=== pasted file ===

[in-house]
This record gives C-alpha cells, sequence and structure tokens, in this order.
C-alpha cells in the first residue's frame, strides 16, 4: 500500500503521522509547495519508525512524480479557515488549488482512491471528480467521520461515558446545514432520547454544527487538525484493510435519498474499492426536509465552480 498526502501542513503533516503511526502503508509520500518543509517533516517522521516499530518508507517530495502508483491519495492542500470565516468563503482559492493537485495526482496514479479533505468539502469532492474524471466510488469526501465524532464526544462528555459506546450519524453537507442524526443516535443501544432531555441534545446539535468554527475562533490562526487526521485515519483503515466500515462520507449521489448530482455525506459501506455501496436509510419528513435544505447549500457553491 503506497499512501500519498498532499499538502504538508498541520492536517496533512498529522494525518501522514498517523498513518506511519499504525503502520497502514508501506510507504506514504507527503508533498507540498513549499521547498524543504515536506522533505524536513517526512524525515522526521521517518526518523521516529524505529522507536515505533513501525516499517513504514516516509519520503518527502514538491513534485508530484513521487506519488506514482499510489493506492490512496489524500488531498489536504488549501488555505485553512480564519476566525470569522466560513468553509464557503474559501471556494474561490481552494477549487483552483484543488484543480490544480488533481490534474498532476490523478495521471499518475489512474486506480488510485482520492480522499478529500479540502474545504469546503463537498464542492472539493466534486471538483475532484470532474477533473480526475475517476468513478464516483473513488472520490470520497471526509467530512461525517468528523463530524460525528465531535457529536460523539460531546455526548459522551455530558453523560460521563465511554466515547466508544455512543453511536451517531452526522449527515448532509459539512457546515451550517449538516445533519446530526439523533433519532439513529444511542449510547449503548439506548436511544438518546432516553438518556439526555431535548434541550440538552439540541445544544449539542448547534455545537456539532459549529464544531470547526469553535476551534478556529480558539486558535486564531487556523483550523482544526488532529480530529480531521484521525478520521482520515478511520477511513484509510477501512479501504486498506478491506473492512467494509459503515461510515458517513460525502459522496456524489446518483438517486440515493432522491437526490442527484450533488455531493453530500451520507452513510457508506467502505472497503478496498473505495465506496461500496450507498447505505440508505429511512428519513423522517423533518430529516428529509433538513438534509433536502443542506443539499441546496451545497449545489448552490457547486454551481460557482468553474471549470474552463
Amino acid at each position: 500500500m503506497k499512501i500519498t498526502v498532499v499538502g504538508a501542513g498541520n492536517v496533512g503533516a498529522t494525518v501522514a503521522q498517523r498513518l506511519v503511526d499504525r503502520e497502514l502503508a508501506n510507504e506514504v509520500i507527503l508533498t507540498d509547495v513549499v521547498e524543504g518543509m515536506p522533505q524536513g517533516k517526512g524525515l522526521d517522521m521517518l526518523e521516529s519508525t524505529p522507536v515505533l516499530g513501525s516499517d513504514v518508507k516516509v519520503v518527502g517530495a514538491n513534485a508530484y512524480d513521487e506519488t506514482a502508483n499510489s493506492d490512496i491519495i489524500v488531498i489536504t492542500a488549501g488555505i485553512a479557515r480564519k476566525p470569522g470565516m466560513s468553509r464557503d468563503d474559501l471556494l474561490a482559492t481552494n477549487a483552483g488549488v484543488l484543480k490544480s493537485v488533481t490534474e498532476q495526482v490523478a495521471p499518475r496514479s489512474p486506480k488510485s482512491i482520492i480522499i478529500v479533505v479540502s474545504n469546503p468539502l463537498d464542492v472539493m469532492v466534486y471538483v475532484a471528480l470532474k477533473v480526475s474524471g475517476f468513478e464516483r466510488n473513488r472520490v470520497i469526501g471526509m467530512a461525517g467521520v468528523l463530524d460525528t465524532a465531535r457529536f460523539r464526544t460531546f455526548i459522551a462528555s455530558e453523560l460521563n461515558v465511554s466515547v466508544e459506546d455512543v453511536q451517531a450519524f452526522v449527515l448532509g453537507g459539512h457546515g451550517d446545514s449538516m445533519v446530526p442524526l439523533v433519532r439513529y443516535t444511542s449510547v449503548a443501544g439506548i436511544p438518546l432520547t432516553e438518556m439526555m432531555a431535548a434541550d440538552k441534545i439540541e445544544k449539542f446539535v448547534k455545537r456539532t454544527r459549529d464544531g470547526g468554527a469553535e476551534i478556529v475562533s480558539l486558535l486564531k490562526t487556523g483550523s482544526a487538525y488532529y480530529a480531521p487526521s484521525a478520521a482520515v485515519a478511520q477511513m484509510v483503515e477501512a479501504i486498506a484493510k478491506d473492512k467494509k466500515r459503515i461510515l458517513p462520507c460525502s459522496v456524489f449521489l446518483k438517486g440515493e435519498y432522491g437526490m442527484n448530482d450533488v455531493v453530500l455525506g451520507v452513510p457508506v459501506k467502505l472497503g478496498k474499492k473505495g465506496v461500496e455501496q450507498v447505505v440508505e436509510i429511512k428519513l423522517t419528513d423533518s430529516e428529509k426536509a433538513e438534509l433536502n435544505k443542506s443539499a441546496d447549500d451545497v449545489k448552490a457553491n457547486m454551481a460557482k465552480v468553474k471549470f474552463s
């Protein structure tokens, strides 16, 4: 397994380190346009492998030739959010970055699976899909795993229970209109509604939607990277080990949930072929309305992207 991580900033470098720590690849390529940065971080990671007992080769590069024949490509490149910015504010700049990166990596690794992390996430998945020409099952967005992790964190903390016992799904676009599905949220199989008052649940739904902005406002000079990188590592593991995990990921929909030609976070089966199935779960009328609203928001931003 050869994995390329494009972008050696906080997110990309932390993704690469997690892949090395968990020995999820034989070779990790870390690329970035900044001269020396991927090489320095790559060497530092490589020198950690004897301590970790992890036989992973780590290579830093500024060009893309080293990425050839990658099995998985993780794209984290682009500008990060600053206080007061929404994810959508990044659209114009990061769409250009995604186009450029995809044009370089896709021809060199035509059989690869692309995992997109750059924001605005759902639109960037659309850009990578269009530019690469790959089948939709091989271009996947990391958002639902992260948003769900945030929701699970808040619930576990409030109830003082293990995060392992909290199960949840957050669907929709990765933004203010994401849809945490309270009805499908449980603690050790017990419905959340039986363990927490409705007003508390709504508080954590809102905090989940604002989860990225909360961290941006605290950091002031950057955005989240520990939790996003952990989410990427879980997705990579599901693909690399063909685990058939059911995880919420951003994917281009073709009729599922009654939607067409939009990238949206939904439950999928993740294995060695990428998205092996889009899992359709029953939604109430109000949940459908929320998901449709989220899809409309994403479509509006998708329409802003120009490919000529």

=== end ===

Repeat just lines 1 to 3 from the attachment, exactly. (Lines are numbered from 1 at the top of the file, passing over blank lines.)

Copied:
[in-house]
This record gives C-alpha cells, sequence and structure tokens, in this order.
C-alpha cells in the first residue's frame, strides 16, 4: 500500500503521522509547495519508525512524480479557515488549488482512491471528480467521520461515558446545514432520547454544527487538525484493510435519498474499492426536509465552480 498526502501542513503533516503511526502503508509520500518543509517533516517522521516499530518508507517530495502508483491519495492542500470565516468563503482559492493537485495526482496514479479533505468539502469532492474524471466510488469526501465524532464526544462528555459506546450519524453537507442524526443516535443501544432531555441534545446539535468554527475562533490562526487526521485515519483503515466500515462520507449521489448530482455525506459501506455501496436509510419528513435544505447549500457553491 503506497499512501500519498498532499499538502504538508498541520492536517496533512498529522494525518501522514498517523498513518506511519499504525503502520497502514508501506510507504506514504507527503508533498507540498513549499521547498524543504515536506522533505524536513517526512524525515522526521521517518526518523521516529524505529522507536515505533513501525516499517513504514516516509519520503518527502514538491513534485508530484513521487506519488506514482499510489493506492490512496489524500488531498489536504488549501488555505485553512480564519476566525470569522466560513468553509464557503474559501471556494474561490481552494477549487483552483484543488484543480490544480488533481490534474498532476490523478495521471499518475489512474486506480488510485482520492480522499478529500479540502474545504469546503463537498464542492472539493466534486471538483475532484470532474477533473480526475475517476468513478464516483473513488472520490470520497471526509467530512461525517468528523463530524460525528465531535457529536460523539460531546455526548459522551455530558453523560460521563465511554466515547466508544455512543453511536451517531452526522449527515448532509459539512457546515451550517449538516445533519446530526439523533433519532439513529444511542449510547449503548439506548436511544438518546432516553438518556439526555431535548434541550440538552439540541445544544449539542448547534455545537456539532459549529464544531470547526469553535476551534478556529480558539486558535486564531487556523483550523482544526488532529480530529480531521484521525478520521482520515478511520477511513484509510477501512479501504486498506478491506473492512467494509459503515461510515458517513460525502459522496456524489446518483438517486440515493432522491437526490442527484450533488455531493453530500451520507452513510457508506467502505472497503478496498473505495465506496461500496450507498447505505440508505429511512428519513423522517423533518430529516428529509433538513438534509433536502443542506443539499441546496451545497449545489448552490457547486454551481460557482468553474471549470474552463